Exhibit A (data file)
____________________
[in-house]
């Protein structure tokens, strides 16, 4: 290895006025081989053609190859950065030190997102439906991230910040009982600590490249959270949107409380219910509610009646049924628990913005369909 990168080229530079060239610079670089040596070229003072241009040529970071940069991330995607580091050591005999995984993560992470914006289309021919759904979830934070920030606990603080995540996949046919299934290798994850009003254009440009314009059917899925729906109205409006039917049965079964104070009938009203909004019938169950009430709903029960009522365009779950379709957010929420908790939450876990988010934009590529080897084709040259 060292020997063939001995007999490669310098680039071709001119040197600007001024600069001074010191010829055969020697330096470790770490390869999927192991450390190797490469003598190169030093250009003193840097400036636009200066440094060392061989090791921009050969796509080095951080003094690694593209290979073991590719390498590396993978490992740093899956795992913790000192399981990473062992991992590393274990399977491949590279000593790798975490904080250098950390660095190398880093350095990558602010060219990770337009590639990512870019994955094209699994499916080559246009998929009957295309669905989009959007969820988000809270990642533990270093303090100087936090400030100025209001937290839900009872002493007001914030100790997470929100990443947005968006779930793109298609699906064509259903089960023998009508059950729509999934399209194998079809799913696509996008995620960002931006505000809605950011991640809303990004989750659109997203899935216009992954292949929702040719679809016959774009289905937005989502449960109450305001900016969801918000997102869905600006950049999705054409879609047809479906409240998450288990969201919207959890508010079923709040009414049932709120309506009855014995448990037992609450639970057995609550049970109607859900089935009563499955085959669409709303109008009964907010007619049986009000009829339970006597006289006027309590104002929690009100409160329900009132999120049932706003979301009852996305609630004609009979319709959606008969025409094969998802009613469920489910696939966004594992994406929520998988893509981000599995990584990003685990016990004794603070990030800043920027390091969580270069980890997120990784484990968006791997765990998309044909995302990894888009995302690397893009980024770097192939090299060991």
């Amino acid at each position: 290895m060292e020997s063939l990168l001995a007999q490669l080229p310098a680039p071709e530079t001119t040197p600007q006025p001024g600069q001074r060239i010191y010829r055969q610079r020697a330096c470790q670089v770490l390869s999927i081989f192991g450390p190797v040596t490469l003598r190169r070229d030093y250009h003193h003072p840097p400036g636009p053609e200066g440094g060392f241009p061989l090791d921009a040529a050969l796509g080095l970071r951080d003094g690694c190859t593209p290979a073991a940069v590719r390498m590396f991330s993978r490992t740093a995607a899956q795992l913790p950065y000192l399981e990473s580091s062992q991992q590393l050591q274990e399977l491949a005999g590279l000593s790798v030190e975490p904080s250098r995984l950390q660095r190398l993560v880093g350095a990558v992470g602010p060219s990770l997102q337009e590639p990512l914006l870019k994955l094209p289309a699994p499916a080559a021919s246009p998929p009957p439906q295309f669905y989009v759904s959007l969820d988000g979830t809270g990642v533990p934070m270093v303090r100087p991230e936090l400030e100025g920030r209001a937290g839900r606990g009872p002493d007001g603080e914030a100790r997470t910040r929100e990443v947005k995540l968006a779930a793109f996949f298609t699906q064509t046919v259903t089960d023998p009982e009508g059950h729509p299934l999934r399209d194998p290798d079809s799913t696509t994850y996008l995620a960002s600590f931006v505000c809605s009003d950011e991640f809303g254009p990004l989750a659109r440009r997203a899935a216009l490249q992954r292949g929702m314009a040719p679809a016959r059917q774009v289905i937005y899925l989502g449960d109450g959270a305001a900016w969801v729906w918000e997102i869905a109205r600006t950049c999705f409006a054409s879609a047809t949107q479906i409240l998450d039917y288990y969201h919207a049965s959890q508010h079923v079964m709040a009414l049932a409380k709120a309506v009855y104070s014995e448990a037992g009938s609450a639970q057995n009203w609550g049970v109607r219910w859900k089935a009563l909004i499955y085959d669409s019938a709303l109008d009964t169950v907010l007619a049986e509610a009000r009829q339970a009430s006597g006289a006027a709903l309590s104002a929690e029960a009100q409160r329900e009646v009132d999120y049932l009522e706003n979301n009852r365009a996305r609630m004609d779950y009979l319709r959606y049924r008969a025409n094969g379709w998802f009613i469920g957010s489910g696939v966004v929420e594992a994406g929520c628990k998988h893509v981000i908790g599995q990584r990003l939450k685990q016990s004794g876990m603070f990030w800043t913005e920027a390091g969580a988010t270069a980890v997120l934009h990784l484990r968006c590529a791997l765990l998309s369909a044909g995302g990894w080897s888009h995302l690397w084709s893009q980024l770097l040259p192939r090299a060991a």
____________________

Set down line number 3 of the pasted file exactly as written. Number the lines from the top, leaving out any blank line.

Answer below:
């Amino acid at each position: 290895m060292e020997s063939l990168l001995a007999q490669l080229p310098a680039p071709e530079t001119t040197p600007q006025p001024g600069q001074r060239i010191y010829r055969q610079r020697a330096c470790q670089v770490l390869s999927i081989f192991g450390p190797v040596t490469l003598r190169r070229d030093y250009h003193h003072p840097p400036g636009p053609e200066g440094g060392f241009p061989l090791d921009a040529a050969l796509g080095l970071r951080d003094g690694c190859t593209p290979a073991a940069v590719r390498m590396f991330s993978r490992t740093a995607a899956q795992l913790p950065y000192l399981e990473s580091s062992q991992q590393l050591q274990e399977l491949a005999g590279l000593s790798v030190e975490p904080s250098r995984l950390q660095r190398l993560v880093g350095a990558v992470g602010p060219s990770l997102q337009e590639p990512l914006l870019k994955l094209p289309a699994p499916a080559a021919s246009p998929p009957p439906q295309f669905y989009v759904s959007l969820d988000g979830t809270g990642v533990p934070m270093v303090r100087p991230e936090l400030e100025g920030r209001a937290g839900r606990g009872p002493d007001g603080e914030a100790r997470t910040r929100e990443v947005k995540l968006a779930a793109f996949f298609t699906q064509t046919v259903t089960d023998p009982e009508g059950h729509p299934l999934r399209d194998p290798d079809s799913t696509t994850y996008l995620a960002s600590f931006v505000c809605s009003d950011e991640f809303g254009p990004l989750a659109r440009r997203a899935a216009l490249q992954r292949g929702m314009a040719p679809a016959r059917q774009v289905i937005y899925l989502g449960d109450g959270a305001a900016w969801v729906w918000e997102i869905a109205r600006t950049c999705f409006a054409s879609a047809t949107q479906i409240l998450d039917y288990y969201h919207a049965s959890q508010h079923v079964m709040a009414l049932a409380k709120a309506v009855y104070s014995e448990a037992g009938s609450a639970q057995n009203w609550g049970v109607r219910w859900k089935a009563l909004i499955y085959d669409s019938a709303l109008d009964t169950v907010l007619a049986e509610a009000r009829q339970a009430s006597g006289a006027a709903l309590s104002a929690e029960a009100q409160r329900e009646v009132d999120y049932l009522e706003n979301n009852r365009a996305r609630m004609d779950y009979l319709r959606y049924r008969a025409n094969g379709w998802f009613i469920g957010s489910g696939v966004v929420e594992a994406g929520c628990k998988h893509v981000i908790g599995q990584r990003l939450k685990q016990s004794g876990m603070f990030w800043t913005e920027a390091g969580a988010t270069a980890v997120l934009h990784l484990r968006c590529a791997l765990l998309s369909a044909g995302g990894w080897s888009h995302l690397w084709s893009q980024l770097l040259p192939r090299a060991a």